This all has severly affected branding—the broadcast networks are now seen as old and boring—the place where your grandparents watch NCIS or the Today Show.  The cool places are basic cable, pay TV and new entrants like Amazon and Netflix.

Why can’t you do the same?  No one is asking you to replace the trade magazines in your vertical.  But at the same time, you can carve out one small distinctive niche and build an audience around it.  Once you have that adience, you have the right to grow.  You might look like a toy to the legacy players.  That’s good.  Embrace it.  You know what happens in the long run.

Photo Credit: EJP Photo via Compfight cc

Adrian Blake has worked with Saturday Night Live, McKinsey & Co., and The Progressive Farmer and is a founder of a Social Media agency.

Adrian Blake.  Strategy.  Social Media.


Why Jack Welch is right

Jack Welch is no dummy.    He evokes the 1990’s as powerfully as Friends or Smells Like Teen Spirit, but he has understood what social media is about for a long time.  (How many 79-year-olds have 1.4 million Twitter followers?)  From a tactical perspective, he’s good at Twitter and LinkedIn, but his real contribution comes from his #1 or #2 rule.  

Back when he took over GE in 1981’s, GE was a conglomerate with over 350 business units.  The majority were in manufacturing in the USA.  At that time, Asia was about to take over the manufacturing industry with cheaper products made by cheaper labor.  Welch could see what was coming, and it was going to be ugly for a complacent company who felt it was entitled to its position.  He had three fundamental components to his philosophy, all of which reinforced each other:

  1. Performance:  Every GE business had to be either #1 or #2 in its industry, or it needed to be fixed or sold.    The market was not kind to also-rans.
  2. Efficiency:  GE needed to eliminate waste from its processes.  Asian competitors would have much lower costs, so GE had to eliminate any excess costs to have a chance of keeping up.
  3. Talent:  GE needed to have the best talent and talent systems.  He made this real via the the 20/70/10 rule, where the top 20% of managers are stars and compensated as such, the 70% in the middle are well-treated but given instructions on how to get to be in the top 20%, and the bottom 10% are “counseled out.”  Ruthless, but effective.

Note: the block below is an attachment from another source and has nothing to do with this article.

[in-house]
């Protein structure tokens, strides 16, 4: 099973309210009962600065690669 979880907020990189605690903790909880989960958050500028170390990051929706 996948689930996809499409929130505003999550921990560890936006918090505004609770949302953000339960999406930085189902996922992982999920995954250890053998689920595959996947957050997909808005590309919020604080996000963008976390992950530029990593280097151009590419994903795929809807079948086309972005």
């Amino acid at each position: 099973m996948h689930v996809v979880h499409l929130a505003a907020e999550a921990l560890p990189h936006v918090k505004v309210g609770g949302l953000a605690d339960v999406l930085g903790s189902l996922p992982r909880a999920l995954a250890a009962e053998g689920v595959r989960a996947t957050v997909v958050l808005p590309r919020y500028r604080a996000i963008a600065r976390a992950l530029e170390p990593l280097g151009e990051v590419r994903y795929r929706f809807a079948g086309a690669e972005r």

He did this because he saw the competition that was coming.  Companies that felt they deserved to be on top would be stepped on, and only the truly hungry would survive.  He changed the culture of GE, getting rid of hundreds of business units and adding dozens of new, more efficient ones, all in keeping with his philosophy.  He was not interested in being the biggest, but in being the best.  (And by being the best, they of course became the biggest.)

The competitive situation in manufacturing in the early 1980’s looks a lot like the competitive situation in digital media today.  With no barriers to entry and very little cost of production, nobody is entitled to anything.  Look at the remarkable lubricating power of Google.  When it comes to organic links, if you’re not #1 or #2, your odds of success go way down.

The chart below shows click-thru rate by position in Google SERPs (Search Engine Results Pages).


CTR by SERP position

It’s a very simple story.  The top organic search result gets clicked on over 50% of the time.  The third-ranked gets clicked on less than 30% of the time, and anything after eighth-ranked gets clicked less than 10% of the time.  The page at has lots more charts that show how the curve changes for different queries, but its basic shape remains the same.  If you are not at the top of the Google results pages for your preferred search, it is unlikely that anyone will click on your link.

This is why new people aren’t reading your blog—even if you get Google or Bing’s attention, it’s hard to get to the top of the food chain.

How do you fix this?  Tactically, do all the things you know you need to do.  Run down your social media checklist of all the blocking and tackling that needs to be done.

Strategically, refocus.  Instead of being about stationery, be about stationery for adoptive parents.  Be relentless about being #1 or #2 in your competitive set.  Sometimes that means redefining your competitive set.  Once you are the #1 or #2 player for stationery for adoptive parents, expand your competitive set—stationery for parents.   Only by being relentlessly focused can you earn the right to grow.

Welch’s other two rules fit well also—be ruthlessly efficient about your social media.  Don’t waste time on things that aren’t working.  Test and measure.  And be humorless about talent.  Don’t give your social media to the youngest and cheapest person you find.  Owning social media means owning the brand.  It’s a sobering responsibility, and not everyone can handle it.